One of the central issues in this debate is whether the U.S. should “permit” Iran to enrich uranium for non-military purposes. Israel and its supporters in Congress have pressed for a categorical “red-line” in the negotiations, according to which Iran should be prohibited permanently from any enrichment whatsoever. Others have responded with powerful policy and strategic reasonswhy, on the contrary, a “concession” to acknowledge Iran’s right to develop a peaceful nuclear program, is necessary for there to be any meaningful chance of success in the negotiations. Past U.S. policy has, of course, been that Iran has the right to peaceful nuclear energy development, and the proposed red-line would be a departure from past policy.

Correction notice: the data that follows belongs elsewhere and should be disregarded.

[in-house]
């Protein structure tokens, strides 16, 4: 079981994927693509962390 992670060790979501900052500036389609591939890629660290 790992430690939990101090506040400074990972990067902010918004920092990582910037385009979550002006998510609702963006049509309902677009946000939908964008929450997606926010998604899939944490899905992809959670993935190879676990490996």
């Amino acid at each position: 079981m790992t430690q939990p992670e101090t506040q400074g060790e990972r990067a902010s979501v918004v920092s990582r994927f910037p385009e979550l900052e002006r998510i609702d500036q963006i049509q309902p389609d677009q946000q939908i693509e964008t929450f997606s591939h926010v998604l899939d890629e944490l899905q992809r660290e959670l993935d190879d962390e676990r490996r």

The claims against Iran are, of course, framed largely in legal terms — and there should, therefore, be a careful consideration of the legal principles that relate to this central issue of Iranian enrichment. And an analysis of the law suggests that a U.S. failure to acknowledge Iran’s right to peaceful enrichment would not only be unprincipled and perhaps unwise, but it would be fundamentally inconsistent with the governing legal regime – the legal regime that is the foundation for our objection to Iran’s program to in the first place. … Read more…